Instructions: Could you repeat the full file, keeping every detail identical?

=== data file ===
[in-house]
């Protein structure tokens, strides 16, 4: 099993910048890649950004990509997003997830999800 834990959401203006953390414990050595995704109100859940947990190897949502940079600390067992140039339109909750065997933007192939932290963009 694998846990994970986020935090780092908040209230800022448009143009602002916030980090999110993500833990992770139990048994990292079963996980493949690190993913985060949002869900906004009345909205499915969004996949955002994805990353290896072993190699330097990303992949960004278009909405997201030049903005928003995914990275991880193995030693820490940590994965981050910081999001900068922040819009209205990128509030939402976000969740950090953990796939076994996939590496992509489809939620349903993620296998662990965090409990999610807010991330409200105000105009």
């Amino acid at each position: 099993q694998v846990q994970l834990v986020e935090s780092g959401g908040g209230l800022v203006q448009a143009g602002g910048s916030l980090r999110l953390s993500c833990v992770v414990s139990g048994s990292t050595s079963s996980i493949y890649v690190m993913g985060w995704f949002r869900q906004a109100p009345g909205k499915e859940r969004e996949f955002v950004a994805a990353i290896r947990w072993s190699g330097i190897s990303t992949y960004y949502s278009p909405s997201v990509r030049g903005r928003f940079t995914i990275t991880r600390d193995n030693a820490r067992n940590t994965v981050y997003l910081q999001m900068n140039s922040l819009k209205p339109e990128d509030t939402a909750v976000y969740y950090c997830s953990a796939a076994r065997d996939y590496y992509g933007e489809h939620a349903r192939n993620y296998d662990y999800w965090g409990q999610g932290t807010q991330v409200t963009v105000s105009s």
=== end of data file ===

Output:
[in-house]
């Protein structure tokens, strides 16, 4: 099993910048890649950004990509997003997830999800 834990959401203006953390414990050595995704109100859940947990190897949502940079600390067992140039339109909750065997933007192939932290963009 694998846990994970986020935090780092908040209230800022448009143009602002916030980090999110993500833990992770139990048994990292079963996980493949690190993913985060949002869900906004009345909205499915969004996949955002994805990353290896072993190699330097990303992949960004278009909405997201030049903005928003995914990275991880193995030693820490940590994965981050910081999001900068922040819009209205990128509030939402976000969740950090953990796939076994996939590496992509489809939620349903993620296998662990965090409990999610807010991330409200105000105009």
């Amino acid at each position: 099993q694998v846990q994970l834990v986020e935090s780092g959401g908040g209230l800022v203006q448009a143009g602002g910048s916030l980090r999110l953390s993500c833990v992770v414990s139990g048994s990292t050595s079963s996980i493949y890649v690190m993913g985060w995704f949002r869900q906004a109100p009345g909205k499915e859940r969004e996949f955002v950004a994805a990353i290896r947990w072993s190699g330097i190897s990303t992949y960004y949502s278009p909405s997201v990509r030049g903005r928003f940079t995914i990275t991880r600390d193995n030693a820490r067992n940590t994965v981050y997003l910081q999001m900068n140039s922040l819009k209205p339109e990128d509030t939402a909750v976000y969740y950090c997830s953990a796939a076994r065997d996939y590496y992509g933007e489809h939620a349903r192939n993620y296998d662990y999800w965090g409990q999610g932290t807010q991330v409200t963009v105000s105009s």